He also joined the Greek Communist Party, was caught up in the civil war that followed Greece’s liberation and was captured, tortured and subjected to mock execution.
After his release he studied at the Athens Conservatoire, lived for a while on Crete, where he composed and founded his own orchestra, and spent several years in Paris, where he composed music for the ballet Antigone, which was staged at Covent Garden in 1959.
He also began writing music for films, including Powell and Pressburger’s Ill Met by Moonlight, with Dirk Bogarde as Major Patrick Leigh Fermor, helping Resistance fighters on Crete, and Michael Powell’s film Honeymoon.
Paul McCartney loved the theme song and persuaded The Beatles to record a version for their radio show Pop Go The Beatles in 1963. It later appeared on the compilation album The Beatles Live at the BBC.
Although the other members of the group were less impressed by the sentimentality of the song, McCartney remained keen and he encouraged Mary Hopkin to record a version for inclusion on her debut album Postcard, released on the Beatles’ Apple label in 1969.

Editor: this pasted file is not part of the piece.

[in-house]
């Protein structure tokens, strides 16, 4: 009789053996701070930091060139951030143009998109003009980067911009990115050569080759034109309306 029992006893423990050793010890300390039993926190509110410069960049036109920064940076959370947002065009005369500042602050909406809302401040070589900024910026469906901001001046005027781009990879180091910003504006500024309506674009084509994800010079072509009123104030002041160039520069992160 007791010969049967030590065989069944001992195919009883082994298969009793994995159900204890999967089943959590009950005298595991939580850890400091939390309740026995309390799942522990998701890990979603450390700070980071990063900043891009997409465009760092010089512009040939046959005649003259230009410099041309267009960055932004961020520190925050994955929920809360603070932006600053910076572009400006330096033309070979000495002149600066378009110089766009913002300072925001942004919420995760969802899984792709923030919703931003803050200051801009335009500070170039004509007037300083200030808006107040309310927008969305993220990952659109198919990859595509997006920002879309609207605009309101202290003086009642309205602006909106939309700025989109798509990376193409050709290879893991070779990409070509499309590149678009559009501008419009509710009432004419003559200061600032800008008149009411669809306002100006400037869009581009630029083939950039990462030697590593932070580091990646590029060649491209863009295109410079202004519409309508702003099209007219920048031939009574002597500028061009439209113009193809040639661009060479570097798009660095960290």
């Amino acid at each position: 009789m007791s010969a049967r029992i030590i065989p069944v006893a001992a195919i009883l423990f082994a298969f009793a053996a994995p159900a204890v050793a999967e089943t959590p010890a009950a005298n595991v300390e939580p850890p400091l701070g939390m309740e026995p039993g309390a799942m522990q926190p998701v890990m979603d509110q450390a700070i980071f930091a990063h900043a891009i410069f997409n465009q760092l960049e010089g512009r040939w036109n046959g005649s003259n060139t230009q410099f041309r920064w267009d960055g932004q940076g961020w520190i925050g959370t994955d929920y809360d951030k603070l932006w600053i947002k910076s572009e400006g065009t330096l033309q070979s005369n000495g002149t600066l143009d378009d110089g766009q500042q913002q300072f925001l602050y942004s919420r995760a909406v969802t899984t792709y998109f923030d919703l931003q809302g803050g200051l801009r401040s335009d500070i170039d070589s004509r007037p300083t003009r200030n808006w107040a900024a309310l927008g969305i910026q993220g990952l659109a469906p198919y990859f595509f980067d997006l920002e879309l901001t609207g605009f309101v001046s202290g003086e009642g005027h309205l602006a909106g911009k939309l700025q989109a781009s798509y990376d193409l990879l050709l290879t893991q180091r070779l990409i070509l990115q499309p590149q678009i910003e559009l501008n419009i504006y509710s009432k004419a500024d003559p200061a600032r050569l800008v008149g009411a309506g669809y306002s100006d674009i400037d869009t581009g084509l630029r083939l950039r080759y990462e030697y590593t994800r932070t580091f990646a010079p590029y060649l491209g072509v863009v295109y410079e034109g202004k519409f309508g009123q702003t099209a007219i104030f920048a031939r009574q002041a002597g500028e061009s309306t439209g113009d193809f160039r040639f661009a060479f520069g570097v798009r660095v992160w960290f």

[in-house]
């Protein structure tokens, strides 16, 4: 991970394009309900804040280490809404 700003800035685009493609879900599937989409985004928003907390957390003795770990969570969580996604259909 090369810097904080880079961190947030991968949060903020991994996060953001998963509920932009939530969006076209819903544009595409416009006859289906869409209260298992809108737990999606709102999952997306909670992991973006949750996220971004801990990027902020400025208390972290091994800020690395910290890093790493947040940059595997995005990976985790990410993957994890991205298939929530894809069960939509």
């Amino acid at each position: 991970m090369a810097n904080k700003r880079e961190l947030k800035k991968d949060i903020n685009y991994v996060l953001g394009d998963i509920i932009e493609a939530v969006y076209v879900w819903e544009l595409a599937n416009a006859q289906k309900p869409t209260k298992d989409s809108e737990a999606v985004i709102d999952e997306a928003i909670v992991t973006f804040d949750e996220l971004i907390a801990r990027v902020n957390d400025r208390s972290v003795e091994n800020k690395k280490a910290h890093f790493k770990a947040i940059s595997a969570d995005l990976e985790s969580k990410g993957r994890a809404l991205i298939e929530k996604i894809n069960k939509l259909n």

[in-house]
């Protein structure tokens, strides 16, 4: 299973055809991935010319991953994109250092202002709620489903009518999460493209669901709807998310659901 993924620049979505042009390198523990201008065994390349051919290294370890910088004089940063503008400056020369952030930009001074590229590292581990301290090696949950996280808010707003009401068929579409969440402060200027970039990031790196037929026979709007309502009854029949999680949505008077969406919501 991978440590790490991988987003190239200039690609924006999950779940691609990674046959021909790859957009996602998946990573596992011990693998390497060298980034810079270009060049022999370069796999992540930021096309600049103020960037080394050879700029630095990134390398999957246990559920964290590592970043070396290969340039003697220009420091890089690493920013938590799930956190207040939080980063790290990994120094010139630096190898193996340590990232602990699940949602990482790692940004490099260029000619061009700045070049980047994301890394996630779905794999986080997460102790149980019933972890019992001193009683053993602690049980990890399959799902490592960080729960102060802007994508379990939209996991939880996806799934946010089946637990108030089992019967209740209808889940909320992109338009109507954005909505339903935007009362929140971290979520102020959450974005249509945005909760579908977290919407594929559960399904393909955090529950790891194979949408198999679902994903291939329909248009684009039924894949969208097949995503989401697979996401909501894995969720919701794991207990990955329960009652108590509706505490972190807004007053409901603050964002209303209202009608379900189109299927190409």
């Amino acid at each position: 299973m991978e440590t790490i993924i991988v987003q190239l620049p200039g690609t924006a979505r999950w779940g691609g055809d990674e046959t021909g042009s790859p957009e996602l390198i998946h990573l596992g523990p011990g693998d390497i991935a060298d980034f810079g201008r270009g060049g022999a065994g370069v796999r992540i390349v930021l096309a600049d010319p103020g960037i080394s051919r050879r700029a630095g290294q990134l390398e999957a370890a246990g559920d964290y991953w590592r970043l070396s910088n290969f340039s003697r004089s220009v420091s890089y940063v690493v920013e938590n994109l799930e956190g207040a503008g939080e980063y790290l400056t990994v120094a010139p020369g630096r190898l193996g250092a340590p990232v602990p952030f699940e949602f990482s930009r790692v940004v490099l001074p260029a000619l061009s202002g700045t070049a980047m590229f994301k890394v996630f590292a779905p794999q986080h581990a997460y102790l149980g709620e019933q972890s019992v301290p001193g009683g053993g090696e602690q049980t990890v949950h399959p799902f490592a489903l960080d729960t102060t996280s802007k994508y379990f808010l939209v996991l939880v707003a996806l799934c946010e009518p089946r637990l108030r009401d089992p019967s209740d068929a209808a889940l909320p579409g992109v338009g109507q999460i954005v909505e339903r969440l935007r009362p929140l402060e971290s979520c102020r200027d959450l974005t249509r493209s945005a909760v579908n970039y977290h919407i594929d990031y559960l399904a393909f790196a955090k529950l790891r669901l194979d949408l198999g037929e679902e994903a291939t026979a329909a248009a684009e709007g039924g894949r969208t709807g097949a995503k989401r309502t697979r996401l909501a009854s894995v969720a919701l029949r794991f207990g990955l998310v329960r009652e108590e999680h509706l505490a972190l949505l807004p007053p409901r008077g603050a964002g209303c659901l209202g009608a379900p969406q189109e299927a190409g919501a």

Zorba the Greek took Theodorakis to an even wider audience. Played on the Greek stringed instrument the bouzouki, the theme song begins slowly before gaining momentum and building itself – and the characters played by Quinn and Bates – into an exuberant musical frenzy.
A version by Marcello Minerbi and his Orchestra made the UK Top Ten, while Herb Alpert and the Tijuana Brass’s version was a hit in the US. The song was also the inspiration for Bend It!, a huge international hit for Dave Dee, Dozy, Beaky, Mick and Tich. LCD took Zorba’s Dance back into the UK Top 20 with their version in the late 1990s.
Meanwhile Greece remained in turmoil and Theodorakis had become a prominent figure in left-wing politics. His friend and fellow activist Grigoris Lambrakis was assassinated in 1963. At the funeral Theodorakis drew the letter Z in the air, which meant “he lives”, and he founded the Lambrakis Democratic Youth movement.